Below is the full letter from the TV folks to Wheeler, along with the full list of signers (as of 2:30 p.m. ET on May 13). The Writers Guild is still allowing showrunners to add their name to this list, so we’re really hoping that Community‘s Dan Harmon crawls out from whatever dark alley he’s moping in for long enough to add his name.

Dear Chairman Wheeler:
We are writing to express our strong support for an open Internet. We are showrunners and creators of television and original Internet programs, and members of the Writers Guild of America, West.

The open Internet is the greatest technological catalyst to participatory democracy and free speech since the printing press. That’s why totalitarian states around the world try to control it.

There are two basic directions that the Internet can go, and the choice is in the FCC’s hands.

Currently, the open Internet works like the phone lines. Consumers can call whomever they want; nobody gets to limit who they can call. Likewise, consumers choose where they want to go on the Internet; no content can be given preferential treatment by their Internet provider.

If Net Neutrality is neutered, the Internet will become like cable television. A few corporate gatekeepers such as Comcast will be allowed to decide what content consumers can access and on what terms. The danger is that blocking, discrimination and paid prioritization could occur.

This puts decision making and power over the Internet in the hands of the few, especially those with money. The Internet is too vital to the free exchange of ideas to allow the few companies who control Internet technology to edit the ideas and content that flow through it.

Moreover, in this case what’s bad for free speech and democracy is also bad economic policy. Economists across the political spectrum agree that when companies can construct barriers to entry, markets are not free and efficient. New competition is locked out, resulting in a form of monopoly that causes consumers to suffer from higher prices- like their cable bills- and fewer choices.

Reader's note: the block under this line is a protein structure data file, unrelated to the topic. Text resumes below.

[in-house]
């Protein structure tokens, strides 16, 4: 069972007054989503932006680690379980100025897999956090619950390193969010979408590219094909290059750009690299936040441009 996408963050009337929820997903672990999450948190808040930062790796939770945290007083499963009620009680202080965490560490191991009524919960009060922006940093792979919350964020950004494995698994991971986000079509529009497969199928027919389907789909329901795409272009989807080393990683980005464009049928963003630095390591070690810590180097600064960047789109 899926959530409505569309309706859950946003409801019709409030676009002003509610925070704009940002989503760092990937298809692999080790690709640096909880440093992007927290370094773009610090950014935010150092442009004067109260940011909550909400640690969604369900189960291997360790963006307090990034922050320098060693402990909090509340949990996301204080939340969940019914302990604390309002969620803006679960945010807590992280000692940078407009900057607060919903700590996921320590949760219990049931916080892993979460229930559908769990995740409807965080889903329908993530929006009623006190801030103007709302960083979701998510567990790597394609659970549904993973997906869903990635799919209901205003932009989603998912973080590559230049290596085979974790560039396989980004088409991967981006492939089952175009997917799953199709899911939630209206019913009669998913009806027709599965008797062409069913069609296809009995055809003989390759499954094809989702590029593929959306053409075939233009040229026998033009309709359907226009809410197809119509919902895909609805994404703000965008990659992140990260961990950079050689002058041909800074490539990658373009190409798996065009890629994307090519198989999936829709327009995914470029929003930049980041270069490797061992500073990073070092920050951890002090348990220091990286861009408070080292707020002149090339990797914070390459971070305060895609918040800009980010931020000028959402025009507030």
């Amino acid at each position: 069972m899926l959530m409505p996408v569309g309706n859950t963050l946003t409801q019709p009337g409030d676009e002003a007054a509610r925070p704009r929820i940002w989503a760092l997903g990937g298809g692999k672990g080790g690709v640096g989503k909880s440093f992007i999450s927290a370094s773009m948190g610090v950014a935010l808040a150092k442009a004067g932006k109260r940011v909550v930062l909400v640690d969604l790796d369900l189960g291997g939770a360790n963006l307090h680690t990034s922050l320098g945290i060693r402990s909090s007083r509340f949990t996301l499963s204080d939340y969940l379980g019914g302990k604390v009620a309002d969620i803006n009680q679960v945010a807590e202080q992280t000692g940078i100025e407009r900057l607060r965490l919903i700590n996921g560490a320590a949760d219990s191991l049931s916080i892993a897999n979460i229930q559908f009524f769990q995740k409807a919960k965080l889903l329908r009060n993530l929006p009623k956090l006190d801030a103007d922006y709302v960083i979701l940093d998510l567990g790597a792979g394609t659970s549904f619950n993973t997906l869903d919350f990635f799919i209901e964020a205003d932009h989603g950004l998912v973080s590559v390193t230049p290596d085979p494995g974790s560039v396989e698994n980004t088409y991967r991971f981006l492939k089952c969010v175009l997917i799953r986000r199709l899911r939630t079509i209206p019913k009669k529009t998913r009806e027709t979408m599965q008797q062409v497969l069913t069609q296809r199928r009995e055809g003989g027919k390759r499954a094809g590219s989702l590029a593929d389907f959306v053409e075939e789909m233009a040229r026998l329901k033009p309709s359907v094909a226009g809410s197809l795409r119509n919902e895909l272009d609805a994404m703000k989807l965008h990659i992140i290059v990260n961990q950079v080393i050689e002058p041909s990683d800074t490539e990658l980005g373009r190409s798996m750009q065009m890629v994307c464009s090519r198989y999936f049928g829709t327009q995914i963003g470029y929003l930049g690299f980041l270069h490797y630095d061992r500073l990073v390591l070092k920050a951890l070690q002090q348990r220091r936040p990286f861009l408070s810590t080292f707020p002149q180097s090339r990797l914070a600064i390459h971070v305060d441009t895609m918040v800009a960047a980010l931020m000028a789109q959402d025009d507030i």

That is exactly what has occurred in our traditional film and television business. After decades of consolidation and mergers, seven corporations control 95% of television production and viewing.

But right now the Internet is opening up the media business to new competition. There are new buyers for what we as writers create. But if this new competition is unfairly pushed aside because the FCC adopts weak rules, rather than allowing consumers to decide what they prefer, neither innovation nor the best interests of society will be served.

An open Internet is essential for free speech and participatory democracy. An open Internet has also been a tremendous engine for the generation of new jobs and businesses, an engine that properly rewards creators who have something compelling to say.

The Commission has the authority to keep the Internet free and open. We urge you to take the steps necessary to ensure the free flow of ideas and content across the web, without the threat of blocking or discrimination.

Sincerely,
Courtney Kemp Agboh
Mara Akil
Chris Alberghini
Adam Armus
Jeffrey Astrof
Neal Baer
Hunt Baldwin
Carol Barbee
Mike Barker
Jay Beattie
John D. Beck
Jeffrey Bell
Roberto Benabib
Dan Berendsen
Amy Berg
Jim Bernstein
Jennifer Bicks
Kevin Biegel
Ken Biller
Steve Blackman
April Blair
Raphael Bob-Waksberg